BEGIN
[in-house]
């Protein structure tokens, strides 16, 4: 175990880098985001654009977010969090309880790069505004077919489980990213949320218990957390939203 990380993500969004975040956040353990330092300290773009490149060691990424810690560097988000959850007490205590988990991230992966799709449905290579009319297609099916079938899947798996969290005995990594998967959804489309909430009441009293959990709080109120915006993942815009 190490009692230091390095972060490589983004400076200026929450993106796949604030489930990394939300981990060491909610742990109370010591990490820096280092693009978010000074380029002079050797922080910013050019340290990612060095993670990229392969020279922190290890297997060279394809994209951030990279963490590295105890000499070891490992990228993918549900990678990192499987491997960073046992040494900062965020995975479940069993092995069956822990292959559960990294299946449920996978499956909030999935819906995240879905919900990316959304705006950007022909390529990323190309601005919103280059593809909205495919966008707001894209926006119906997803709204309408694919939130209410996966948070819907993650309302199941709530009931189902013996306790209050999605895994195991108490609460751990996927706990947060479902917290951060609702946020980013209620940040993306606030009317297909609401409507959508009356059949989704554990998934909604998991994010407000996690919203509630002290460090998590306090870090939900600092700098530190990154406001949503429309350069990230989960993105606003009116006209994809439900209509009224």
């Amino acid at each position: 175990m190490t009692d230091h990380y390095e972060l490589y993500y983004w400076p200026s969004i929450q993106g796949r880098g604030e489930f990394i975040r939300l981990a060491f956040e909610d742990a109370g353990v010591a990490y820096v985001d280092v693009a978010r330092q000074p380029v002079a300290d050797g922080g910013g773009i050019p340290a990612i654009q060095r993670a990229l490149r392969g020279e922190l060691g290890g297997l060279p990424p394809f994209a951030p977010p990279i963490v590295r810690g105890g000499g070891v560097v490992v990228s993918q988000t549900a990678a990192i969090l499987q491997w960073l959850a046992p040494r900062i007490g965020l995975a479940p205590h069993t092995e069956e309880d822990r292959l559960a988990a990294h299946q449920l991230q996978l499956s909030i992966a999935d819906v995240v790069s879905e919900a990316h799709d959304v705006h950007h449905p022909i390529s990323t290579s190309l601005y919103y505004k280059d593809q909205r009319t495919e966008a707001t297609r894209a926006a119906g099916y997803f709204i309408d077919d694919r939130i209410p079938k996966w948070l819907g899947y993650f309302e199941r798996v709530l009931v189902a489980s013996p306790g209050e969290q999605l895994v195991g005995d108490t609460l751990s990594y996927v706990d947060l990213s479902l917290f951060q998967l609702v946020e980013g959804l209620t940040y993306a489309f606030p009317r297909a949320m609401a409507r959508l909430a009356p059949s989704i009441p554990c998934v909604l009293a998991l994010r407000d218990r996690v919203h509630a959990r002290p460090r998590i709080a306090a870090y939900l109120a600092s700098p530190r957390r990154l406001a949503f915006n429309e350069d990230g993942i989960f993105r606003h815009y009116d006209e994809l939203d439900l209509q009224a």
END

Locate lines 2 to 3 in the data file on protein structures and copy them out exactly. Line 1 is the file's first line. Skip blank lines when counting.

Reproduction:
């Protein structure tokens, strides 16, 4: 175990880098985001654009977010969090309880790069505004077919489980990213949320218990957390939203 990380993500969004975040956040353990330092300290773009490149060691990424810690560097988000959850007490205590988990991230992966799709449905290579009319297609099916079938899947798996969290005995990594998967959804489309909430009441009293959990709080109120915006993942815009 190490009692230091390095972060490589983004400076200026929450993106796949604030489930990394939300981990060491909610742990109370010591990490820096280092693009978010000074380029002079050797922080910013050019340290990612060095993670990229392969020279922190290890297997060279394809994209951030990279963490590295105890000499070891490992990228993918549900990678990192499987491997960073046992040494900062965020995975479940069993092995069956822990292959559960990294299946449920996978499956909030999935819906995240879905919900990316959304705006950007022909390529990323190309601005919103280059593809909205495919966008707001894209926006119906997803709204309408694919939130209410996966948070819907993650309302199941709530009931189902013996306790209050999605895994195991108490609460751990996927706990947060479902917290951060609702946020980013209620940040993306606030009317297909609401409507959508009356059949989704554990998934909604998991994010407000996690919203509630002290460090998590306090870090939900600092700098530190990154406001949503429309350069990230989960993105606003009116006209994809439900209509009224």
């Amino acid at each position: 175990m190490t009692d230091h990380y390095e972060l490589y993500y983004w400076p200026s969004i929450q993106g796949r880098g604030e489930f990394i975040r939300l981990a060491f956040e909610d742990a109370g353990v010591a990490y820096v985001d280092v693009a978010r330092q000074p380029v002079a300290d050797g922080g910013g773009i050019p340290a990612i654009q060095r993670a990229l490149r392969g020279e922190l060691g290890g297997l060279p990424p394809f994209a951030p977010p990279i963490v590295r810690g105890g000499g070891v560097v490992v990228s993918q988000t549900a990678a990192i969090l499987q491997w960073l959850a046992p040494r900062i007490g965020l995975a479940p205590h069993t092995e069956e309880d822990r292959l559960a988990a990294h299946q449920l991230q996978l499956s909030i992966a999935d819906v995240v790069s879905e919900a990316h799709d959304v705006h950007h449905p022909i390529s990323t290579s190309l601005y919103y505004k280059d593809q909205r009319t495919e966008a707001t297609r894209a926006a119906g099916y997803f709204i309408d077919d694919r939130i209410p079938k996966w948070l819907g899947y993650f309302e199941r798996v709530l009931v189902a489980s013996p306790g209050e969290q999605l895994v195991g005995d108490t609460l751990s990594y996927v706990d947060l990213s479902l917290f951060q998967l609702v946020e980013g959804l209620t940040y993306a489309f606030p009317r297909a949320m609401a409507r959508l909430a009356p059949s989704i009441p554990c998934v909604l009293a998991l994010r407000d218990r996690v919203h509630a959990r002290p460090r998590i709080a306090a870090y939900l109120a600092s700098p530190r957390r990154l406001a949503f915006n429309e350069d990230g993942i989960f993105r606003h815009y009116d006209e994809l939203d439900l209509q009224a």